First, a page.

Herbert Muschamp, Courtside Seats to an Urban Garden, 12/11/05:
A Garden of Eden grows in Brooklyn. This one will have its own basketball team. Also, an arena surrounded by office towers; apartment buildings and shops; excellent public transportation; and, above all, a terrific skyline, with six acres of new parkland at its feet. Almost everything the well-equipped urban paradise must have, in fact.
Nicolai Ouroussoff, Seeking First to Reinvent the Sports Arena, and Then Brooklyn, 7/5/05:
Even in this early stage of development, the design proves that Mr. Gehry can handle the challenge better than most. His approach is a blow against the formulaic ways of thinking that are evidence of the city's sagging level of cultural ambition. It suggests another development model: locate real talent, encourage it to break the rules, get out of the way.
Nicolai Ouroussoff, Skyline for Sale, 6/4/06:
Beyond that, their collaboration points up a major change in the way cities are being built. There was a time when government took an interest in big urban planning projects. Mr. Ratner and Mr. Gehry are operating under a model by which the government plays only a marginal role. Bigger social concerns, like housing for mixed incomes, equal access to parks and transit, and vibrant communal spaces, which were once the public’s purview, now increasingly fall to developers to address or not, as they see fit.
...Such decisions could well determine whether Atlantic Yards will feel like a privileged enclave or belong to the community as a whole. One imagines what might have been possible if the city had the resources or the will to support such a vision.
...The problem is not that Mr. Gehry's layout won't work, and it is a notch above the conventional. But given the clout he has, he had the opportunity to propose a far bolder design. I still hope he will revise the master plan, which is, after all, in the earliest stages.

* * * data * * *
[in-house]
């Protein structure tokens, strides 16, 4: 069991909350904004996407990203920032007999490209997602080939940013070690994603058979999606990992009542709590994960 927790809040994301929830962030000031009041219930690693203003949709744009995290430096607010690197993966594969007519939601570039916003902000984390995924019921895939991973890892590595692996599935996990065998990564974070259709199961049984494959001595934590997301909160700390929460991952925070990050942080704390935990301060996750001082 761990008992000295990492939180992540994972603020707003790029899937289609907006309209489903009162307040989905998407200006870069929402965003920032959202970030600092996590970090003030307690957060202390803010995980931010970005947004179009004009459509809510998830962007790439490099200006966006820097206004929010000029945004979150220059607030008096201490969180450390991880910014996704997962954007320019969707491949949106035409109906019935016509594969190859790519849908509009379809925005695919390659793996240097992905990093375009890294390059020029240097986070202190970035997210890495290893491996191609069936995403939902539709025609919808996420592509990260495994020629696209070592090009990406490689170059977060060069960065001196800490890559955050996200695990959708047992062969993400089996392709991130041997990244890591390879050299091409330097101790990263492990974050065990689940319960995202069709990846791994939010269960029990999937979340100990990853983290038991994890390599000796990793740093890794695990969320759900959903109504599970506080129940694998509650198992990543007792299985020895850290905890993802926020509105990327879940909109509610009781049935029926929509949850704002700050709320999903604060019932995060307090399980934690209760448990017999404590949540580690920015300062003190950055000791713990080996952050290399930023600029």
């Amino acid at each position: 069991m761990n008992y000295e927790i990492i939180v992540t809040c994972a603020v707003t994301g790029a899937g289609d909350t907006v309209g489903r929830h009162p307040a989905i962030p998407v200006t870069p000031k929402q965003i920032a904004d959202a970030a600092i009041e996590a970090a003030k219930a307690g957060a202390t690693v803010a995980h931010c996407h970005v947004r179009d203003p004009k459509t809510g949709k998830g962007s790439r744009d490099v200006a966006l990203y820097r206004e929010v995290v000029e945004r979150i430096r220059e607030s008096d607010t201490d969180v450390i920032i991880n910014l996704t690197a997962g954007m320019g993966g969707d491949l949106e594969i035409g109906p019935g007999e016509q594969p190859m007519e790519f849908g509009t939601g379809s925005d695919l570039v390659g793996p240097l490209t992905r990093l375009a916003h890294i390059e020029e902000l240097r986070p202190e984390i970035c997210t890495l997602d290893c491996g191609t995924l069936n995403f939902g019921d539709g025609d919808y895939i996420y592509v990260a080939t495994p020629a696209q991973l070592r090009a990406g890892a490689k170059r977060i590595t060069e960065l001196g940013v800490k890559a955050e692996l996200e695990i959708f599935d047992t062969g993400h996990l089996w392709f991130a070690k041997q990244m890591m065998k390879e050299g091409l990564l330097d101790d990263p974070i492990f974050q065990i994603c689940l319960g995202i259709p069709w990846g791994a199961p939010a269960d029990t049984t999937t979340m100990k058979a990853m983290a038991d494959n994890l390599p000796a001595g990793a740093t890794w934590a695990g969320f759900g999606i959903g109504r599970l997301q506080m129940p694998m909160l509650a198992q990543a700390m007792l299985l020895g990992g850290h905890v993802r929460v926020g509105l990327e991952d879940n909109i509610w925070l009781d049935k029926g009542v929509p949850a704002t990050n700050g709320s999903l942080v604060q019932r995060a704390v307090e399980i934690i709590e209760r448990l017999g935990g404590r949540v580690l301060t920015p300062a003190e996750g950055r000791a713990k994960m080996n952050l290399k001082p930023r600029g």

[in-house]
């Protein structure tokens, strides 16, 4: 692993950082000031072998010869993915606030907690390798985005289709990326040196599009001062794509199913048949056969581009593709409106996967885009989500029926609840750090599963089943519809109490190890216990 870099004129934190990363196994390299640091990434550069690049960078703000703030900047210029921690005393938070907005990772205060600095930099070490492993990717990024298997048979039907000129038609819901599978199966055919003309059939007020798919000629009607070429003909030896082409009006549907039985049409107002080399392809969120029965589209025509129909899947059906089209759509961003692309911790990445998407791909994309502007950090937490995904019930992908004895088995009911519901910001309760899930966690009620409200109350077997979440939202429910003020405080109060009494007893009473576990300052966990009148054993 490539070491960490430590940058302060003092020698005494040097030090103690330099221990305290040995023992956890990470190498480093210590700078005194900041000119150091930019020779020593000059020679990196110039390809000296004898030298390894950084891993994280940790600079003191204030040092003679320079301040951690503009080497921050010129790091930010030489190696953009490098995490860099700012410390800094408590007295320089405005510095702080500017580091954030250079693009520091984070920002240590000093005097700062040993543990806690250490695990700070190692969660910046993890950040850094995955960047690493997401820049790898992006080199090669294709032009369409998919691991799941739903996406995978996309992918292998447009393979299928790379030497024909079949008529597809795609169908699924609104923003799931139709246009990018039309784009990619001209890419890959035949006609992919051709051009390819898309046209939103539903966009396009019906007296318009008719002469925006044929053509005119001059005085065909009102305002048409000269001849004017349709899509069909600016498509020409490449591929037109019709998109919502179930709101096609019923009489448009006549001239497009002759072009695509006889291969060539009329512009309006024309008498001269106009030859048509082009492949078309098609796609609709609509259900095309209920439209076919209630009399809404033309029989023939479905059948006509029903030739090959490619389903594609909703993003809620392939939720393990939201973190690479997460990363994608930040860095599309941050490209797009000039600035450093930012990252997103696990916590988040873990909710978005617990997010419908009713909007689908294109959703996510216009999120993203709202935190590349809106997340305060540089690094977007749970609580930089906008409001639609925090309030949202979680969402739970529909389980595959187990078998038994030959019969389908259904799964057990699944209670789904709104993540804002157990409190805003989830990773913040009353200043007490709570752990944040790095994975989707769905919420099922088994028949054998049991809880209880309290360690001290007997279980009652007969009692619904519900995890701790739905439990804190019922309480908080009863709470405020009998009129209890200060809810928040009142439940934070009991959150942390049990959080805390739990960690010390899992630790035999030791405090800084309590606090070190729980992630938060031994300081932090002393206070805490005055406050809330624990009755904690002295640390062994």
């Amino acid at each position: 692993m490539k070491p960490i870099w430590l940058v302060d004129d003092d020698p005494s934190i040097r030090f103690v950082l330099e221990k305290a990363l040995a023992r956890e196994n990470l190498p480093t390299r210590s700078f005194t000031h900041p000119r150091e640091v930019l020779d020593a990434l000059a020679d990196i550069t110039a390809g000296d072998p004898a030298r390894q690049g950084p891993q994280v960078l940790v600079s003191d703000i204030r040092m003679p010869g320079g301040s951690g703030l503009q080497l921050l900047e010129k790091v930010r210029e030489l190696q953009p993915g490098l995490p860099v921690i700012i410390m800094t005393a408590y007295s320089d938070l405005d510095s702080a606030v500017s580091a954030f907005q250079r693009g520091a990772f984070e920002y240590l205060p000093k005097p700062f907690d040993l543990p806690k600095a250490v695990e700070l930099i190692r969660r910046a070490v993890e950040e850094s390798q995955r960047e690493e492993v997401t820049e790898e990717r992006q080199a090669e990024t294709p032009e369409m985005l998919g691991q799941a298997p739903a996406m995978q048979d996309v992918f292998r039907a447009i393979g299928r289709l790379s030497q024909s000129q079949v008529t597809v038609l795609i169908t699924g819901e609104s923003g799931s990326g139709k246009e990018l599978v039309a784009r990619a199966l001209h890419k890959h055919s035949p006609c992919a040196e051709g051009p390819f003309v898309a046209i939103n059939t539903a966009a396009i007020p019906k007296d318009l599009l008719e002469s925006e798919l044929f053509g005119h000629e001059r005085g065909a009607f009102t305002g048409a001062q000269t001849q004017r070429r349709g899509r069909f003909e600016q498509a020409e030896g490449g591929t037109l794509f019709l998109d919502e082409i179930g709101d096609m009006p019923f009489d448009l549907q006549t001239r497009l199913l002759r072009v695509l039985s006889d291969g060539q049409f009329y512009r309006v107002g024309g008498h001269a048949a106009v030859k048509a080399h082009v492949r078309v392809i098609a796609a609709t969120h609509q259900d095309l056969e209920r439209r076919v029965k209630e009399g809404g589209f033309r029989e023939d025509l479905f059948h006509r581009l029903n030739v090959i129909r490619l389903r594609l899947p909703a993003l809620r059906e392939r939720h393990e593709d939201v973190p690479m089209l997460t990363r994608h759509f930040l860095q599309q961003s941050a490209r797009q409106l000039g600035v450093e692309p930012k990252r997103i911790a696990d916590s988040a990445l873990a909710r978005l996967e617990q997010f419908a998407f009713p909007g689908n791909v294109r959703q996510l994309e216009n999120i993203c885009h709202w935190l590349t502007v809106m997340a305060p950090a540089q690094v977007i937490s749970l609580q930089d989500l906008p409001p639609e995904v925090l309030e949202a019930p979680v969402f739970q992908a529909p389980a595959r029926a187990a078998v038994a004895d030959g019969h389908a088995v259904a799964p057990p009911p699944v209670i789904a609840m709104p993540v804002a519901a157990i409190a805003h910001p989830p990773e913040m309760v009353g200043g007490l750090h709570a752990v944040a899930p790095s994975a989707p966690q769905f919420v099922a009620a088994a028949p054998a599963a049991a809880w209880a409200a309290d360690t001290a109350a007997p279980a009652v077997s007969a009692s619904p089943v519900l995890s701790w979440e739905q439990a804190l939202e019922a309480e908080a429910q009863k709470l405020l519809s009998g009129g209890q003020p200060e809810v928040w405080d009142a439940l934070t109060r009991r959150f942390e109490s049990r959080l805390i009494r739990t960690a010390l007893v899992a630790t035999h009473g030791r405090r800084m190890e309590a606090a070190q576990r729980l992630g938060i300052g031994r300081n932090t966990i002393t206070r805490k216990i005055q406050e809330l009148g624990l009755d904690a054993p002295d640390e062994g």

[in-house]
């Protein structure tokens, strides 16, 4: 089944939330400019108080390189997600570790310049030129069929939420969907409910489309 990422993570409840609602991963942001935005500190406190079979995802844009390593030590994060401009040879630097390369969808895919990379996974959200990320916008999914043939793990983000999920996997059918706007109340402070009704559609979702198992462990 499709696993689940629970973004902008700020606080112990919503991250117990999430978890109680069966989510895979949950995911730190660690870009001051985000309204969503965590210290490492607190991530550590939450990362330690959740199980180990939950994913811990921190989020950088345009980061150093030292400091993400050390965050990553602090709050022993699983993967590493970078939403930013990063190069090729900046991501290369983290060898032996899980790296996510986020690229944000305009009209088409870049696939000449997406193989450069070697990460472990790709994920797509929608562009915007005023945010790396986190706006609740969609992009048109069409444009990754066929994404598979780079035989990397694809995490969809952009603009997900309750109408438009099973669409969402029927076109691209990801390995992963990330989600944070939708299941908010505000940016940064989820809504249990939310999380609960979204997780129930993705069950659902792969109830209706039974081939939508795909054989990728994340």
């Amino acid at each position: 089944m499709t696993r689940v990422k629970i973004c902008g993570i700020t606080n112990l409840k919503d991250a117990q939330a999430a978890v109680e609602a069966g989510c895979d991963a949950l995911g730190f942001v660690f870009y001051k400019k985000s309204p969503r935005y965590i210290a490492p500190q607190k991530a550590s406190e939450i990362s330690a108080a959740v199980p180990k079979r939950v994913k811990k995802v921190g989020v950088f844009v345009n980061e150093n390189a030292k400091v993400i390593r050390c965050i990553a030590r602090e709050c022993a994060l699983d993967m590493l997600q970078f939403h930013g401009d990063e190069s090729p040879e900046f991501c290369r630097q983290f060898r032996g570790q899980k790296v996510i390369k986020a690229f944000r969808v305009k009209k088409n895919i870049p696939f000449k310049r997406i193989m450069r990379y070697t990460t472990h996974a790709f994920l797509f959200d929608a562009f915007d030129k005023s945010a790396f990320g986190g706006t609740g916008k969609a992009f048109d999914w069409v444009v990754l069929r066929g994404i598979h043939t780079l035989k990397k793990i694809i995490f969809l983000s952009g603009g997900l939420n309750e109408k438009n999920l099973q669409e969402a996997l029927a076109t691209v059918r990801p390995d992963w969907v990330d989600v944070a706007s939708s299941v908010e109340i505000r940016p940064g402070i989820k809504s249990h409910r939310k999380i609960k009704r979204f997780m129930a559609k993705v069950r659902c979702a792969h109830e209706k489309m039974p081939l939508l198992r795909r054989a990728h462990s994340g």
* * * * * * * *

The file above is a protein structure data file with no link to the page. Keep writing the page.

For Brooklyn residents who oppose Atlantic Yards, the Gehry-Ratner partnership is a natural target. But much of their anger should focus on the city and federal governments, which are apparently delighted to give developers responsibility for building and maintaining parks and pedestrian thoroughfares. That decision has changed the character of our cities as much as any single event in the past half century. Once commercial forces rule, such spaces are no longer really public.
Nicolai Ouroussoff, Competing Visions for Governors Island, 6/20/07:
Five proposals for the 40-acre park area at the southern half of the island offer the clearest evidence so far of what the island’s future could hold. The designs, commissioned by the Governors Island Preservation and Education Corporation, should be regarded as preliminary sketches. After the winning design is selected next month, it will no doubt face significant revisions. Even so, the five proposals hold clues to what’s right and wrong about how public space is designed.
All five concepts are thoughtful approaches to a complex design problem. And the emphasis on public space is reassuring; responses to the agency’s earlier requests for proposals typically included more commercial development. But the five plans still fall short of the sweeping ambition such a unique parcel of undeveloped public land in New York City should inspire. We are mostly left with good intentions.